Days ago, he said, Kurdish forces unmasked a suspected militant disguised as a woman, mixing with shoppers at a market. The suspect, whom they believed was spying or plotting an attack, was handed over to military intelligence officials.
Kurdish soldiers were still sniffing out militant tunnels under the town and fighting off attacks outside it. Recently, they caught an 11-year-old boy who had fought for Islamic State — a so-called “cub of the caliphate” — and released him to his family.
The caliphate may have lost its caliph; this week brought a new flurry of speculation about the fate of the group’s chieftain, Abu Bakr Baghdadi. The American general who heads the coalition confronting Islamic State, Lt. Gen. Stephen Townsend, said this week he had no idea whether the latest reports of Baghdadi’s death were true.
“I don’t have a clue,” Townsend told reporters in a video call from Baghdad. “Hope he’s deader than a doornail — and if he’s not, as soon as we find out where he is, he will be.”
But even if those reports are borne out, the group can in all likelihood reconstitute its leadership, analysts believe. Islamic State has also shown its ability to withstand the loss of enormous numbers of foot soldiers in recent fighting.
“As an organization, as an organism, it’s still intact, in my opinion, despite the killing of very important leaders,” said Hassan. “Ideologically, the appeal persists. And the grievances it exploited are not yet addressed. Sectarianism, extremism — all the ingredients of 2014 are still there.”
In eastern Syria, militants have continued to harry the strategically located city of Shaddadi, on the road connecting Raqqah and Mosul. Its seizure in February by U.S.-backed ground forces, aided by coalition airstrikes, was considered a major victory against the militants because it severed their connection to Mosul and provided a bulwark against attacks on Kurdish-held areas to the north.
But the supposedly vanquished militants simply changed tactics. A local YPG commander said the Islamic State fighters are employing small-scale strikes, sometimes using explosives-laden vehicles, while avoiding direct large-scale confrontation.
“Now they are not attacking the front line,” the commander, Daman Frat, said over tea at his command post in Shaddadi, whose surrounding governorate is home to more than 1.5 million people.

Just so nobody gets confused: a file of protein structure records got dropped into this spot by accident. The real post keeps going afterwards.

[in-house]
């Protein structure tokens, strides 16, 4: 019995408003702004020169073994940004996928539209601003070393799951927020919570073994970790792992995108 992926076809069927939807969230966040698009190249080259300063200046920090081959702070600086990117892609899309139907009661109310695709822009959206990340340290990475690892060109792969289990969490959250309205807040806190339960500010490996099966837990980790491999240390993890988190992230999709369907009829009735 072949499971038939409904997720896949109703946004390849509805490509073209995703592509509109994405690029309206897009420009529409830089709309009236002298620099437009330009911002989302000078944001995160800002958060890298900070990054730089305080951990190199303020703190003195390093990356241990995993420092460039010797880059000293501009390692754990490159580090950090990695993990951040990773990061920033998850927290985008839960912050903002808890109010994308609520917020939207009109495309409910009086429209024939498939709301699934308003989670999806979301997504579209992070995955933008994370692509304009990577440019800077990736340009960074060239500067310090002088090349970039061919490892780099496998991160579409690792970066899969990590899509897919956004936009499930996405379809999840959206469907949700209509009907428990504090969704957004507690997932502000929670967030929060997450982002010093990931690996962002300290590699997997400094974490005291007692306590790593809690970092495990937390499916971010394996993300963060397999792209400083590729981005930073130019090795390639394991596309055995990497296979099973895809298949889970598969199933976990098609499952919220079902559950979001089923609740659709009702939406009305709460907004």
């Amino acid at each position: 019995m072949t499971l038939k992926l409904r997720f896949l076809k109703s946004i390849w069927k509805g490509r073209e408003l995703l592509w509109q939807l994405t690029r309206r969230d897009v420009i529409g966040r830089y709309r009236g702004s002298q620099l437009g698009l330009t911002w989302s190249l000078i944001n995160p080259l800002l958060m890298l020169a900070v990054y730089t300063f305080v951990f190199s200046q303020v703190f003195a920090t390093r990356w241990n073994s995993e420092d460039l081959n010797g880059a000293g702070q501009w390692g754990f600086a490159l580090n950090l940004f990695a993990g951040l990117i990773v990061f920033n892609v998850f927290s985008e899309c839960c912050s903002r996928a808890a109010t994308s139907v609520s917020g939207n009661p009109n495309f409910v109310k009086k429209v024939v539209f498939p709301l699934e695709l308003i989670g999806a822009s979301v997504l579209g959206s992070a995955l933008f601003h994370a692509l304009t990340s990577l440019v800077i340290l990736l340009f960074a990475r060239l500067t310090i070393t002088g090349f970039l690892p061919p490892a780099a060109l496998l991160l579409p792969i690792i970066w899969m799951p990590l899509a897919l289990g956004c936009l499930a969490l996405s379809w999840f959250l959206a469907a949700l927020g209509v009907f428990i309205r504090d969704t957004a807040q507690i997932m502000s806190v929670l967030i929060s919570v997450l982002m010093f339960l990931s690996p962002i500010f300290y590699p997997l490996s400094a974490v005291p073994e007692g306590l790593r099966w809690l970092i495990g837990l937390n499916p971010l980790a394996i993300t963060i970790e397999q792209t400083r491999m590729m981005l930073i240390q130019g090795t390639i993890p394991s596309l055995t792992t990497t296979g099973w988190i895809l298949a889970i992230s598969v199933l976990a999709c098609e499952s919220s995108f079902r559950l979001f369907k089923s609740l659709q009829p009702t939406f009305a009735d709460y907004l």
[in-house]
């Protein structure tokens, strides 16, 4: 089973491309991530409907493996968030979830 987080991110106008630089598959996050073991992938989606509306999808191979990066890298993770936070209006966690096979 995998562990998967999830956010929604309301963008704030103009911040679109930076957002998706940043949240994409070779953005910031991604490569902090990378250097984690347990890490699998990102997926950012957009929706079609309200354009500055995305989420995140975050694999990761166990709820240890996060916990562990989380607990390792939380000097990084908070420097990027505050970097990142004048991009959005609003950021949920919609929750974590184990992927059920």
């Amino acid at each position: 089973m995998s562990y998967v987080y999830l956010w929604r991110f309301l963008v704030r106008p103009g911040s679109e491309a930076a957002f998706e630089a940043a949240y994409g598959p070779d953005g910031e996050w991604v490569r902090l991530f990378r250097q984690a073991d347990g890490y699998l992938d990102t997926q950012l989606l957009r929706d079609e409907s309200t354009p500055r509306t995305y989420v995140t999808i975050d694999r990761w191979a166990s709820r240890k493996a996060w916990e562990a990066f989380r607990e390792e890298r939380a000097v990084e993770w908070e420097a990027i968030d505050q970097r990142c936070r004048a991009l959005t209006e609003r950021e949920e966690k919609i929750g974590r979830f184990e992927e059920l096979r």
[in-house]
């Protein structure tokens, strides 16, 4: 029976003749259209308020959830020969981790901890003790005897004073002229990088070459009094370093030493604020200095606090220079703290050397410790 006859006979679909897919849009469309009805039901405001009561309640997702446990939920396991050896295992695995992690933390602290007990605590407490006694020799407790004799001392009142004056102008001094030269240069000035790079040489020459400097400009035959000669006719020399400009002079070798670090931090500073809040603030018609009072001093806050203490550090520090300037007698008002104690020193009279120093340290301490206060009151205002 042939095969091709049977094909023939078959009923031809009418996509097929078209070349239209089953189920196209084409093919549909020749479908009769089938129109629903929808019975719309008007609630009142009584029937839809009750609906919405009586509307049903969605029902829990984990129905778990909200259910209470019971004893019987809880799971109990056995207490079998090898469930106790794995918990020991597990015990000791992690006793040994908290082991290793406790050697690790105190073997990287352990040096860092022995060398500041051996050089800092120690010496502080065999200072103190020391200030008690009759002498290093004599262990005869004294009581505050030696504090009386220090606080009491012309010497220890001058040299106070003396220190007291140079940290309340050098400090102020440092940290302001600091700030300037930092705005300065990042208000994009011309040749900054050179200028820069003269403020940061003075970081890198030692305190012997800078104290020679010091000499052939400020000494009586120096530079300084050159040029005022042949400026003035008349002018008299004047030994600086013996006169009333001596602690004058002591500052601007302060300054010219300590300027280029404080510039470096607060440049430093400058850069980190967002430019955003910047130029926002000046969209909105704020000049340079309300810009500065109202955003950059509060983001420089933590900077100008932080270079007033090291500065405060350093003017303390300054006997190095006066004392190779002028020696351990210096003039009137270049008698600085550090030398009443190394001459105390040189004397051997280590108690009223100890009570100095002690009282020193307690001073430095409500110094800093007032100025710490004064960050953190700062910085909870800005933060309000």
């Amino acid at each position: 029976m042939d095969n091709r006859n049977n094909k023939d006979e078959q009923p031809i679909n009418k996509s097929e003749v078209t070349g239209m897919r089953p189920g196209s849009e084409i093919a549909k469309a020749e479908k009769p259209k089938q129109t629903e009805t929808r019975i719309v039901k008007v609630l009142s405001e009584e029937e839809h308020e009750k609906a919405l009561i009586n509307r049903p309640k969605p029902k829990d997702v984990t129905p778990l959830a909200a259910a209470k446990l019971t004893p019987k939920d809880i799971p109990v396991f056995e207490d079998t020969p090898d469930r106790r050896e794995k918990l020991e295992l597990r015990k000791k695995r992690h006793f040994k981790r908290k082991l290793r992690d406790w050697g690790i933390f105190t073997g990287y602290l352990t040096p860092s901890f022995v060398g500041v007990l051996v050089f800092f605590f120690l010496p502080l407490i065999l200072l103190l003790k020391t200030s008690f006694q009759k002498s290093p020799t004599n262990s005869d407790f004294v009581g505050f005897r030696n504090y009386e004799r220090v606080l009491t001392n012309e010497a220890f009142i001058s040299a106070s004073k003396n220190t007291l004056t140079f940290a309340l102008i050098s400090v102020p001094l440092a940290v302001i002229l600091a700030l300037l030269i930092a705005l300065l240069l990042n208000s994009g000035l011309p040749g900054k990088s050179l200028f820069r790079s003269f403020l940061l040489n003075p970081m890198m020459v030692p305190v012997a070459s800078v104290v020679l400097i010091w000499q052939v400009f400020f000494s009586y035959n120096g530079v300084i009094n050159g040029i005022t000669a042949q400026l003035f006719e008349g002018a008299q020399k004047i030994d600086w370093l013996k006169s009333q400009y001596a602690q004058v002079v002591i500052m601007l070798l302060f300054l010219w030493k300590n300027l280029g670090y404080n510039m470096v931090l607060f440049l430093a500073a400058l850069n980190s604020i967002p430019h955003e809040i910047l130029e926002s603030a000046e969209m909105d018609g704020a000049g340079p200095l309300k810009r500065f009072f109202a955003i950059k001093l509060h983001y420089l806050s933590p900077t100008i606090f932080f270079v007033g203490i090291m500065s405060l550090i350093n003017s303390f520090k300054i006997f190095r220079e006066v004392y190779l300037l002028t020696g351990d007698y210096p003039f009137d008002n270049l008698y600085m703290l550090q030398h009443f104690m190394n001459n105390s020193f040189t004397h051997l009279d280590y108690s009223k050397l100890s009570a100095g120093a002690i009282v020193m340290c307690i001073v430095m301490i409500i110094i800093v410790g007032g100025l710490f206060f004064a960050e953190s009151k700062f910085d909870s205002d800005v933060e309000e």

Even maintaining the status quo against the militants is a drain on the coalition’s military manpower. The YPG still has about a thousand troops in Shaddadi, Frat said, countering a remaining Islamic State presence in the area of at least 500 fighters. An attack last month left five Kurdish soldiers dead, he said.
And Islamic State maintains a degree of free movement even in liberated areas. South of Shaddadi, another Kurdish commander pointed from his unit’s outpost to what he said were militants moving among villages, traveling by motorcycle.
Over the past three years, Islamic State has been “very well entrenched, and a number of local tribes have been complicit, and that will continue,” said McCants, the Brookings analyst.
“Look at their main slogan, ‘enduring.’ They coined that at a time when they were suffering heavy losses and recovered, so they can point back to that time,” he said.
In Mansoura, a local leader named Sheikh Fawaz Beik helped negotiate a cease-fire and the withdrawal of Islamic State militants from the town in May. Last week, the sheikh was recovering from injuries from a remote-controlled bomb blamed on remnant fighters from Islamic State.
He described the determination of “Daesh” — an Arabic acronym the group considers pejorative — to cling to its emblems at any cost.
On the day of the cease-fire, he recounted, the fighters were asked to display green Islamic flags rather than their own black banners as part of their exodus from the town. They heatedly refused, and amid the ensuing quarrel, one of the group’s fighters detonated a car bomb, setting off a firefight that left some 30 of the militants dead.
“They would not accept it,” the sheikh recalled. “They said, ‘There is only one flag in the world: the Daesh flag.’”
Special correspondent Bulos reported from Mosul, Iraq, staff writer King from Washington and staff writer Hennessy-Fiske from Mansoura and Shaddadi, Syria. Special correspondent Kamiran Sadoun contributed reporting from Mansoura and Shaddadi.